- Casino Royale Review
- Carrie (1976)
- Two-Lane Blacktop (1971)
- Trainspotting (1996)
- Rain Man (1988)
- Fatal Attraction (1987)
- Targets (1968)
- An Education (2009)
- Mirror, The (1974)
- Fargo (1996)
- Fight Club (1999)
- Do The Right Thing (1989)
- Report (1967)
- Is "The Sting" The Best Gambling Film Ever Made?
- Pink Flamingos (1972)
- Ox-Bow Incident, The (1943), Or 28 Angry Men
- Rome, Open City (1945)
- Spring in a Small Town (1948)
- Drive (2011)
- Vinyl (1965)
- Seconds (1966)
- Rosemary's Baby (1968)
- A Hollywood Invasion of Casino Halls
- Thin Man, The (1934)
- In The Heat of the Night (1967)
- All In: The Poker Movie, Player’s Best Tricks
- Invasion of the Body Snatchers (1956)
- 1001 Club - Skyfall (2012)
- 1001 Club - When Harry Met Sally... (1988)
- 1001 Club - Rain Man (1988)
Judo Saga (1943)
KICKIN' IT KUROSAWA!
Genre: Period Action Sport Drama (Japan)
Overview: The young and impetuous Sugata learns and lives the art of Judo, all while coming to learn about the world around him.
Akira Kurosawa began his career through a director's apprentice program in 1936. In two years he worked as Third Assistant Director on 13 films, moving up to Chief Assistant Director for 11 more films. In the 1941 film Uma (or Horse), a tale about a woman who raises a colt from birth and has to fight against the governmental decree that it be sold to the army at auction, Akira got his first chance at personally directing some scenes as Second Unit Director.
In 1943 Kurosawa was given the opportunity to direct his first film, and though at first I believed that this was nothing more than the Japanese equivalent of a Barton Fink-esque 'Wallace Beery Wrestling Movie' assignment forced upon him, I later discovered that the idea of turning the novel Sugata Sanshiro into a film was in fact Kurosawa's idea.
Lucky as I was to find this, the earliest work of "The Emperor", much as it was with Hitchcock's early trials at film, I was not expecting to find grandeur, and though not far from the mark, there are indeed some worthwhile dramatic cinematic moments.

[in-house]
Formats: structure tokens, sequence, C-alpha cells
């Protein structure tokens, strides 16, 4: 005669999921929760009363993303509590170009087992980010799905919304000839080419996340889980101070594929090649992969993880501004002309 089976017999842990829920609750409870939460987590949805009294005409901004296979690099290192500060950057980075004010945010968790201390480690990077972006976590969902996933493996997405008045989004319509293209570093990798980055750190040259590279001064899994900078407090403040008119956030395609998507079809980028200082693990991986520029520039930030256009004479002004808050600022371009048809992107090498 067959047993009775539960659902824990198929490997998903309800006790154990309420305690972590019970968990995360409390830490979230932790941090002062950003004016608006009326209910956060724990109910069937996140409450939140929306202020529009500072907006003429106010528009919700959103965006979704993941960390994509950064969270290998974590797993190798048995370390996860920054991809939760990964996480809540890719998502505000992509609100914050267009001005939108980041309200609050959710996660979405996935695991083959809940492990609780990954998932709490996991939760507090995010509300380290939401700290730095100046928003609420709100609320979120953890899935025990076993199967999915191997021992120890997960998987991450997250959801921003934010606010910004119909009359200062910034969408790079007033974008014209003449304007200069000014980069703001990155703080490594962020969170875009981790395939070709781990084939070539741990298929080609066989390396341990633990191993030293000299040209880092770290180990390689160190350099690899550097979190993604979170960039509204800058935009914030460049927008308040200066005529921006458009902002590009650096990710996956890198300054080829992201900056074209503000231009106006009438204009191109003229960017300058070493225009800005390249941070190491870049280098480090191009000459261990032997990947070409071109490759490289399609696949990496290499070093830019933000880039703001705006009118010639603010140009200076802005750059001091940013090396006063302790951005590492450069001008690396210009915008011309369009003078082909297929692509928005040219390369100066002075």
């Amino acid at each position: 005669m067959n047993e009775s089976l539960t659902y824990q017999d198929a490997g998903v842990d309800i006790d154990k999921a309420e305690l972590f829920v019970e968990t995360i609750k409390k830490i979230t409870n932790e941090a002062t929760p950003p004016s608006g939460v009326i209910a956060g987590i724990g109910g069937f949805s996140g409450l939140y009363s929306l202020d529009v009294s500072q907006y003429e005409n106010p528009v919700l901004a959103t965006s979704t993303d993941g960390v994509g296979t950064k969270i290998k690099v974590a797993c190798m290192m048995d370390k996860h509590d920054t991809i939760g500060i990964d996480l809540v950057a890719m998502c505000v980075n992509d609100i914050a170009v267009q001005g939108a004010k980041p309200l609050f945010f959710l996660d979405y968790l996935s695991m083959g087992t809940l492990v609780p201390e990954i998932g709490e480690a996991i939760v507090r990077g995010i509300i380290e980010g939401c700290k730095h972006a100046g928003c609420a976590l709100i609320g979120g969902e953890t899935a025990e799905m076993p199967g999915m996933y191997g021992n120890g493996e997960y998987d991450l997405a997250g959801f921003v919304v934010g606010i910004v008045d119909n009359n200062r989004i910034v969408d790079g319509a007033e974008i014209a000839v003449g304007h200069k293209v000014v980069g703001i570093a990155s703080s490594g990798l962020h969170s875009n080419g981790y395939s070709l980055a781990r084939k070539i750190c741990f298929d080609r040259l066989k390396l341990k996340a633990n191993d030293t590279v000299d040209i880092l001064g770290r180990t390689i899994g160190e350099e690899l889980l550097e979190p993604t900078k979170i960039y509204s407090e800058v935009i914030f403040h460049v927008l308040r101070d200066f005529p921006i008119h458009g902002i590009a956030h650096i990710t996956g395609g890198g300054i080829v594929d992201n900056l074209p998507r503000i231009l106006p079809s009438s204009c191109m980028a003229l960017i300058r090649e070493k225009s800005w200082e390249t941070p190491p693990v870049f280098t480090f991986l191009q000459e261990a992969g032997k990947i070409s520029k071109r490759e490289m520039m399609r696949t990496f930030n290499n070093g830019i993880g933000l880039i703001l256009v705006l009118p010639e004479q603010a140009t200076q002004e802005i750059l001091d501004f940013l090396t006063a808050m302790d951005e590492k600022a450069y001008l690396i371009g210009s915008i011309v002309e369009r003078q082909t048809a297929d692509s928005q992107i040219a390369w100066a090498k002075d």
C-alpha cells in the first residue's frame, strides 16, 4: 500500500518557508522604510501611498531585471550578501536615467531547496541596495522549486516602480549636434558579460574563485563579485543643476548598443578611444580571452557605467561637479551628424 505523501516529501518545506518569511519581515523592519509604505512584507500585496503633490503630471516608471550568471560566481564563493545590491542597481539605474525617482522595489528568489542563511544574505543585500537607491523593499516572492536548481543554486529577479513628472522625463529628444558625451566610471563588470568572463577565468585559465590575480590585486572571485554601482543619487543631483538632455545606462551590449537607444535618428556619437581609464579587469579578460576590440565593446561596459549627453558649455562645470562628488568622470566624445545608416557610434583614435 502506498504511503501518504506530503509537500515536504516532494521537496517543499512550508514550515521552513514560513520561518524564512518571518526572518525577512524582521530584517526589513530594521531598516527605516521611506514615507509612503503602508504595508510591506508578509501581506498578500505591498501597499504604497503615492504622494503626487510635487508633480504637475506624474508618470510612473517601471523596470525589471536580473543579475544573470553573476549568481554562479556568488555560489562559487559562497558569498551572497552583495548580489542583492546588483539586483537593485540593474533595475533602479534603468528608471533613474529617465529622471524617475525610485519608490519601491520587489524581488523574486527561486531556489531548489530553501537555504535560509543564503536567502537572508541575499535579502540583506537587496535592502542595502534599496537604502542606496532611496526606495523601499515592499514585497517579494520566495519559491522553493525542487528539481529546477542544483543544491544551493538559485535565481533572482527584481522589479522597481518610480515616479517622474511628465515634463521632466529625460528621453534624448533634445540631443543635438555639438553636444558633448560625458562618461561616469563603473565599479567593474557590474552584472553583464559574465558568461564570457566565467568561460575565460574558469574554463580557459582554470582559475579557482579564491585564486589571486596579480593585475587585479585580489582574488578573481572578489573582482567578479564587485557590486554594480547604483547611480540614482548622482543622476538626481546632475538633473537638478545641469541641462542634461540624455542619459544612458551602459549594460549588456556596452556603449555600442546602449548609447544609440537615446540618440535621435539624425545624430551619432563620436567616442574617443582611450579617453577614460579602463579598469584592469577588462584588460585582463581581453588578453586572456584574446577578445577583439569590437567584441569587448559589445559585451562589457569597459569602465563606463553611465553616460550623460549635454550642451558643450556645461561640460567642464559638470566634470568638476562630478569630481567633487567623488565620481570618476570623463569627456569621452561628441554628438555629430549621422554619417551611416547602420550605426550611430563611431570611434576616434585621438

Judo Saga is the tale of an impetuous, stubborn young man who moves to the city to hope to learn martial arts, namely Jujitsu, but once he sees a new style in action (Judo) he decides to devote himself to it's tutelage.
The plot is standard Karate Kid 'Coming Of Age' fare: boy sees what Judo can do and signs up. Later, boy tears up town fighting with his Judo skills and Sensei kicks boy out of dojo. Boy, Sugata, jumps into a pond and remains there for hours, proving to his master that nothing, not even life, is more important that his devotion to Judo. From this point on, we have Sugata encountering foes in tournaments, and facing moral dilemas like becoming enamoured with the daughter of his next opponent. The final climactic battle to the death on a wind-swept hill is certainly the most cinematic and worthwhile moment of the film.
However, as is typical of ancient, nearly lost-to-the-ages film, I found my greatest issues were with the copy I had secured. Muddy images are nothing compared to the atrocious translations - namely 'Judo' being translated to 'karate', and omnipresent examples of broken Engrish.
Overall Rating: 56% (Threw Me A Little)
Judo Saga also suffered from pacing issues that made the film drag on but ultimately, at the time of release, this did well enough to secure Kurosawa a sequel, Judo Saga II (1945). No, I would not recommend this film to those who'd like a Kurosawa primer, though a well-translated copy could be enjoyed by Kurosawa's completist fans.